I too enjoy Sherlock (although as my daughter points out the original Holmes is a much nicer character than they have made him in the “update”).  But with the best will in the world, comic writers are not reliable guides to truth. As you have said, you need to make up your own mind.

Alien design and simulation

First off, thank you so much for your site and books. As a lifelong Christian studying science at an American university, your answers have been extremely helpful in my continued quest to maintain a strong faith.

My two questions come about two theories in response to fine-tuning that I find ridiculous, but some of my non-religious friends find ground in:

First, what are your thoughts on the possibility of alien design as proposed by Alan Guth (who claims that humans could eventually generate new universes)? My main response is to ask, even if this is possible, what makes the alien universe fine-tuned and how did that universe come into existence? Am I correct in asking such a thing?

Also, if you have the time, I was wondering what your thoughts on simulation theory were? Again, I find it to be utter speculation that still doesn't solve the problem of an outright creator.

Response: Thank you. You have good points.  But interestingly they can be turned to “our” advantage:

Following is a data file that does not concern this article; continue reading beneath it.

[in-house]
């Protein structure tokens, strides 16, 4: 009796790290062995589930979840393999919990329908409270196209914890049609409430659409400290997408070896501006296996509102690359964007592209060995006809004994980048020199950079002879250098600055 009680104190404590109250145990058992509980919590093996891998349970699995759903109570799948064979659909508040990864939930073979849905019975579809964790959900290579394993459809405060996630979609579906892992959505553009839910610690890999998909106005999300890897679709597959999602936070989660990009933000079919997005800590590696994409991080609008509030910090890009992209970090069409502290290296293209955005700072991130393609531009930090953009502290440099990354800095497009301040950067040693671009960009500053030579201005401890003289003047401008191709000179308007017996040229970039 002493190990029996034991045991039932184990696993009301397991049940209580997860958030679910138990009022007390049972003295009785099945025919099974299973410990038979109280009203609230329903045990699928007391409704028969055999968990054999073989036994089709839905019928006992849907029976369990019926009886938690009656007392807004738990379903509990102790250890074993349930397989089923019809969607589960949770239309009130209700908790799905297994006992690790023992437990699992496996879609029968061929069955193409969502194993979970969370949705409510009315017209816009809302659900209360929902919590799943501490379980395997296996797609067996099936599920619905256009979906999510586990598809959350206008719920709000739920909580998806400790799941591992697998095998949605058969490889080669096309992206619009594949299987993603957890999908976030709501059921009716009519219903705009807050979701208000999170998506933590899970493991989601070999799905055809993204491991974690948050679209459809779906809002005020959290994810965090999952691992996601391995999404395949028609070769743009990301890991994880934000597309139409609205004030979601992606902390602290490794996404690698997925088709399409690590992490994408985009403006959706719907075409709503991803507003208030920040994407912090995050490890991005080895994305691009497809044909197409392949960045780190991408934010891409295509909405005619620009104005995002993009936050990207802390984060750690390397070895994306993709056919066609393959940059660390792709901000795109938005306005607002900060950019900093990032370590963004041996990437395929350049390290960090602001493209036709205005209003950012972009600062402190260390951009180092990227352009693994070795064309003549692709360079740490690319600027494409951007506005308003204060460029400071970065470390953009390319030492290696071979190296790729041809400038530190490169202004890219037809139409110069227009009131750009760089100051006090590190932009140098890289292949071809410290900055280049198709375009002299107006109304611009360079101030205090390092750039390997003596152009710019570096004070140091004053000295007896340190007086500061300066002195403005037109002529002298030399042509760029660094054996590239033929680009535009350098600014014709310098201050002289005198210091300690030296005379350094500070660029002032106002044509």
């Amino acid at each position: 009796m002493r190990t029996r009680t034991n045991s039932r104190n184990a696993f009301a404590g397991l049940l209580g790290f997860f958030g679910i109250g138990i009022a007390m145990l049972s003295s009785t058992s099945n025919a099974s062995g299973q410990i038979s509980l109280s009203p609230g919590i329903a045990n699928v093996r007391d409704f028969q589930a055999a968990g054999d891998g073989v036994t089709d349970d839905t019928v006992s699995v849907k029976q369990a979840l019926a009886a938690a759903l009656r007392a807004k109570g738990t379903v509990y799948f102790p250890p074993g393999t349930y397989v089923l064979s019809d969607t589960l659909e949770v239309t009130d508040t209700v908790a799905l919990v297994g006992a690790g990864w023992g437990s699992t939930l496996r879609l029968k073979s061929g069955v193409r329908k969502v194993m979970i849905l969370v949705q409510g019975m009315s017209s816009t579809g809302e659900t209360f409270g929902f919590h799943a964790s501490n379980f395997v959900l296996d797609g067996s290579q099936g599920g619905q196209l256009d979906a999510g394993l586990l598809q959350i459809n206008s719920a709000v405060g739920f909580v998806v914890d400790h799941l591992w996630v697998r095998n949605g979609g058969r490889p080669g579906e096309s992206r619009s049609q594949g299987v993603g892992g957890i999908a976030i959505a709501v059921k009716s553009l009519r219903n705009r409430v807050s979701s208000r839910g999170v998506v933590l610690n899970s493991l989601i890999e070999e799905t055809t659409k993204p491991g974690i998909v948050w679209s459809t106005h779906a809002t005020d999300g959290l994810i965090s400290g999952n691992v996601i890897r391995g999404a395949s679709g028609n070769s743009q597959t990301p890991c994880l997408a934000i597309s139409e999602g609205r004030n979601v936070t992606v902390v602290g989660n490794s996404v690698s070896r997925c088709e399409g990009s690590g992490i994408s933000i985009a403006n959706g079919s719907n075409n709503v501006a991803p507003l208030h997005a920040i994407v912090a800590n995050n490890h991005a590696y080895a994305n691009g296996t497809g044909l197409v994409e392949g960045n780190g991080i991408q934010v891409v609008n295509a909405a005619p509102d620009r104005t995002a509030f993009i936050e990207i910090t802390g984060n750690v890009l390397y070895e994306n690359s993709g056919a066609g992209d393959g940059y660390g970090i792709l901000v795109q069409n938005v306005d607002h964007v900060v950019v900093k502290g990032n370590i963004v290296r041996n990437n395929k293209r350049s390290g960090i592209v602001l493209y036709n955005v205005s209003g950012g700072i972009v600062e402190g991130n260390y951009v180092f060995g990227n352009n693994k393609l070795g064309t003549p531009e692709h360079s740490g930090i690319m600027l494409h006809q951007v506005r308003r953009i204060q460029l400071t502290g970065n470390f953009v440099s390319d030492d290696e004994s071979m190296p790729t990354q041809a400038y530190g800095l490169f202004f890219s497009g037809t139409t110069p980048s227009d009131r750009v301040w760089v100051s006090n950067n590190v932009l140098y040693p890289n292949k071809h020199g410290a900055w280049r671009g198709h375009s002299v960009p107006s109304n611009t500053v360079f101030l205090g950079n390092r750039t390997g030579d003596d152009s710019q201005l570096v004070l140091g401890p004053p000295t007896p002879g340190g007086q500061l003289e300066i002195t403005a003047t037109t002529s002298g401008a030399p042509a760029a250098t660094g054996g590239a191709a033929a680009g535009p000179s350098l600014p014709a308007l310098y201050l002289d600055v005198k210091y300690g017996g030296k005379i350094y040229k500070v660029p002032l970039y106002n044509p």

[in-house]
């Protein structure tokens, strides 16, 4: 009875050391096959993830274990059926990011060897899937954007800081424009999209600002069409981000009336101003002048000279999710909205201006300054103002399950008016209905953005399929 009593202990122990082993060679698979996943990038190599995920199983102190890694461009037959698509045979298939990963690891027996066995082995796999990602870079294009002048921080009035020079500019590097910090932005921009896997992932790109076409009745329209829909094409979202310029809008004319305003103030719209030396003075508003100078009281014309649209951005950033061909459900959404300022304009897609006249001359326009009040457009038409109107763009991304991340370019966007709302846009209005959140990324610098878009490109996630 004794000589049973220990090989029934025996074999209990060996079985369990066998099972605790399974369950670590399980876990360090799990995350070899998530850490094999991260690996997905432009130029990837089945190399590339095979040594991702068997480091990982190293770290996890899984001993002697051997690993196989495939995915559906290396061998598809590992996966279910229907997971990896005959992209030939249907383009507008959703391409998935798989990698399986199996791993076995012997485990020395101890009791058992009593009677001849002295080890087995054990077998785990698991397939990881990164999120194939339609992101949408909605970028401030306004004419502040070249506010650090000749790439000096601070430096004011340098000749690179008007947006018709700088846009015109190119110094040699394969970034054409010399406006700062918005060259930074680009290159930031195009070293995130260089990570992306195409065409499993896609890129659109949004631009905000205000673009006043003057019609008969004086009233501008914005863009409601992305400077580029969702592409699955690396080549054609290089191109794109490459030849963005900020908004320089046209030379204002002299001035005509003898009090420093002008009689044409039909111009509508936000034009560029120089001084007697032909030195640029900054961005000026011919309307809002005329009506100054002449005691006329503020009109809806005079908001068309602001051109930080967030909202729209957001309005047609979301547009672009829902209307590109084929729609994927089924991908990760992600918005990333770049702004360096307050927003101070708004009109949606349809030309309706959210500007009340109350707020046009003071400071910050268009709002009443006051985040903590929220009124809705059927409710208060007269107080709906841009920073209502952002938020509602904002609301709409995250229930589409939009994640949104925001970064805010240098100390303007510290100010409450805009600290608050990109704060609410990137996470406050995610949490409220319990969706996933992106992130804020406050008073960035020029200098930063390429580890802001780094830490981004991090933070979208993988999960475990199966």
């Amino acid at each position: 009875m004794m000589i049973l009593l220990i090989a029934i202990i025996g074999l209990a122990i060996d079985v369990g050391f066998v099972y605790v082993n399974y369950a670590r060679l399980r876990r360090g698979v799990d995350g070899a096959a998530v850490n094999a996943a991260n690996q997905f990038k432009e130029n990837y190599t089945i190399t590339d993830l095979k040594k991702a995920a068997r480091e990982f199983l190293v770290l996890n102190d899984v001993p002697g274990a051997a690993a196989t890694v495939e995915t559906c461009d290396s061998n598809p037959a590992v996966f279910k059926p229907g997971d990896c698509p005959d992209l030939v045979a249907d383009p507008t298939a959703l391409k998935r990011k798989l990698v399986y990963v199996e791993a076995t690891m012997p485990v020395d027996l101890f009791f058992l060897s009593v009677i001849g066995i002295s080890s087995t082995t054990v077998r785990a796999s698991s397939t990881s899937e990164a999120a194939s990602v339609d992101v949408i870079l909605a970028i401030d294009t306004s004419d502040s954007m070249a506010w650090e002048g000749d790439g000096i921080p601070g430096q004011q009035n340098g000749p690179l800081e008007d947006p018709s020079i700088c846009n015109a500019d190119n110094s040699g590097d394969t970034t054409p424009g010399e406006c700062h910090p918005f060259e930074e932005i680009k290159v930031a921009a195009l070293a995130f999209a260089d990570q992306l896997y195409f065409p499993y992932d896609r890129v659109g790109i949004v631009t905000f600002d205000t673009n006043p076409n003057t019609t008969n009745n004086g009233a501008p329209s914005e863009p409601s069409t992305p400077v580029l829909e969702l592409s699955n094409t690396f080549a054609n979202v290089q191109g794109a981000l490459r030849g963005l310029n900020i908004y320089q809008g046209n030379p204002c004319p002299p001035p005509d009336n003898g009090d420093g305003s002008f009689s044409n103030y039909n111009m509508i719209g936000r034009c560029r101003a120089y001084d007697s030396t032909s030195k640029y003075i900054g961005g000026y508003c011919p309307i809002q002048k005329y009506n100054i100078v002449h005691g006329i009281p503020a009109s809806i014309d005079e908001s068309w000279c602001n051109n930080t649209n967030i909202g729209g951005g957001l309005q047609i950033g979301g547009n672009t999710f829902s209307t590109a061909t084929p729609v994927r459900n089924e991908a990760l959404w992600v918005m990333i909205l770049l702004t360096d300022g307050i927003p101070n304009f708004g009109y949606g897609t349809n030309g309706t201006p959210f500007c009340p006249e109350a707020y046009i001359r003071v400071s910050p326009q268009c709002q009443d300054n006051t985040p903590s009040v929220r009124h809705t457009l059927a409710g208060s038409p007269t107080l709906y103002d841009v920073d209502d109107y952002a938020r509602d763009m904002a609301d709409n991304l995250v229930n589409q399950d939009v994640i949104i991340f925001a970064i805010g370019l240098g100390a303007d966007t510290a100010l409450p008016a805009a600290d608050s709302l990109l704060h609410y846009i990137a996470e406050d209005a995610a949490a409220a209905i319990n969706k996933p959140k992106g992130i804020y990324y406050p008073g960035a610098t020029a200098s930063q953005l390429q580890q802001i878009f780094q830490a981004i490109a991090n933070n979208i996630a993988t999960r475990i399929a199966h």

1. If people accept the possibility of “alien design” (as I think Dawkins did in the recent debate with Rowan Williams) then they accept that the universe is fully compatible with a (non-ultimate) Creator. But this is equally compatible with an ultimate Creator.
  2. Similarly if they accept that the universe could be a simulation then logically they have to accept that it could be a Creation as well.

Developmental understanding of God,

I am reading your 2011 book on "Testing Scripture". In it, several times you make a case for the developmental understanding of God, and God's relation to the world, found across the historical development of the canon.

When I make this case, I have been accused of implicitly violating Article XX of the 39 Articles: "the Church [may not] ordain any thing that is contrary to God's Word written, neither may it so expound one place of Scripture, that it be repugnant to another."

By saying that a certain portion is "less developed" than later Scripture, and therefore superseded by it, I have been told that this is making one place in Scripture "repugnant" to another. I would assume that this same criticism could be, or has been, leveled at you.

If this is the case, what is your reply?

Response: It's rather encouraging to hear that people take the 39 Articles that seriously!